This entry was posted on April 11th, 2014

By José Sarmiento Hinojosa

If “a coming-of-age musical featuring Ohio teen girls singing a Judas Priest song a Capella” isn’t enough to draw you to this bizarre experience created by american filmmaker Jennifer Reeder, then few things can. A Million Miles Away shouldn’t just be appreciated just for its lovely quirkiness (although this is an undeniable quality of the film) but for its insightful look to this universe of role reversal that happens in the middle of a song. Emotional struggle, and coming of age issues intertwine when a replacement choir teacher in verge of a fallout, has a moment of enlightenment when the choir girls, in a tense and sublimely filmed moment, start singing a life affirming song (or well, the Judas Priest tune) which ends in a complete change of roles.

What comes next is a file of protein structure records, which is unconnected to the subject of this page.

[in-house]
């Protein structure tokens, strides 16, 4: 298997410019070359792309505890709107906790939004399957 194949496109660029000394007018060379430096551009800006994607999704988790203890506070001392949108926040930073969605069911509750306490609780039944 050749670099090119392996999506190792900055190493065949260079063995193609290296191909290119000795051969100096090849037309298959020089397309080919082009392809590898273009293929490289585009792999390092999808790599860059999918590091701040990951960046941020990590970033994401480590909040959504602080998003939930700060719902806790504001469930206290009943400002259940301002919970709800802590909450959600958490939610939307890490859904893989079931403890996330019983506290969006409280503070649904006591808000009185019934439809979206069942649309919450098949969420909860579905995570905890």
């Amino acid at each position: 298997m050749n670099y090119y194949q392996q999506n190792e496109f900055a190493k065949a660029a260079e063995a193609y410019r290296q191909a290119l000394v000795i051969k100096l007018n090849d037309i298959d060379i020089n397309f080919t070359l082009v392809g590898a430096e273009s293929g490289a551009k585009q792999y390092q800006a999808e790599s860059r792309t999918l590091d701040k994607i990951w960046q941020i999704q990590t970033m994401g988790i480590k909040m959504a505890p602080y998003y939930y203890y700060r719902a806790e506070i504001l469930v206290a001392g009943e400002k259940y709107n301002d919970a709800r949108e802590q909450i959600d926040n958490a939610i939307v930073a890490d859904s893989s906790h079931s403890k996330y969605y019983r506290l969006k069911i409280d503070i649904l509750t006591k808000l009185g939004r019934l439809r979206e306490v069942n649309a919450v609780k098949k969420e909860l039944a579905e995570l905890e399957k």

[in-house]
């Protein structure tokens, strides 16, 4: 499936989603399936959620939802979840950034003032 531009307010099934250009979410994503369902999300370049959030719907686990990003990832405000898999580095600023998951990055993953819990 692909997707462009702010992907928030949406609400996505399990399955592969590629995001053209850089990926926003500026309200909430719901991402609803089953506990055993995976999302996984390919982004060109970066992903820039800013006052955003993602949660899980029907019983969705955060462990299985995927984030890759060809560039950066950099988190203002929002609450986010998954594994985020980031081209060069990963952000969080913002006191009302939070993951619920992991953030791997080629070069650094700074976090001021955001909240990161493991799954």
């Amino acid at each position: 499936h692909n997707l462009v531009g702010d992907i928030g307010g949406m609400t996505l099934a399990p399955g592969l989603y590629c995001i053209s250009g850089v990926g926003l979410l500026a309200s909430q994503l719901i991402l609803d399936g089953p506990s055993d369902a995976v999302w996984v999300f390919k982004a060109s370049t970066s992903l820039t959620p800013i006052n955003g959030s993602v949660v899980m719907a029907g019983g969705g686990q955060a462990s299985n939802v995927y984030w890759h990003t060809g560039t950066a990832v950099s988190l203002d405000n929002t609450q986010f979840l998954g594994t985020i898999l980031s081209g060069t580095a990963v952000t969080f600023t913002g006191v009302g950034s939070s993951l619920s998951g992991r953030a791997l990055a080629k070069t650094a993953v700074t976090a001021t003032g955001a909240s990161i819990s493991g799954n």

“A supernatural version of coming of age” would be indeed the proper title for this Jennifer Reeder film, which short has already been nominated for a Tiger Award for short films at Rotterdam. Seemingly innocuous things happen here, like the several 80’s references that Reeder so meticulously works in, and the symbols and codes here and there (the text message, the cat’s gaze, the sunglasses, etc.) This elements recreate a sense of tenderness and quiet tension that quietly builds up the atmosphere of the film, which ends unexpectedly with a girl punk song cover.

A delicate rarity of a film, A Million Miles Away hits target where other films fail miserably: talking about adolescence traumas, romantic tragedies and such topics, require a fresh approach to those subjects and a narrative pulse that keeps the viewer interested. And in all these trades, Reeds comes out a winner.

Director: Jennifer Reeder
Producer: Steven Hudosh
Cinematography: Christopher Rejano
Editing: Mike Olenick
Cast: Grace Etzkorn, Jennifer Estlin, Amaya Lorick, Kasey Busiel
28 min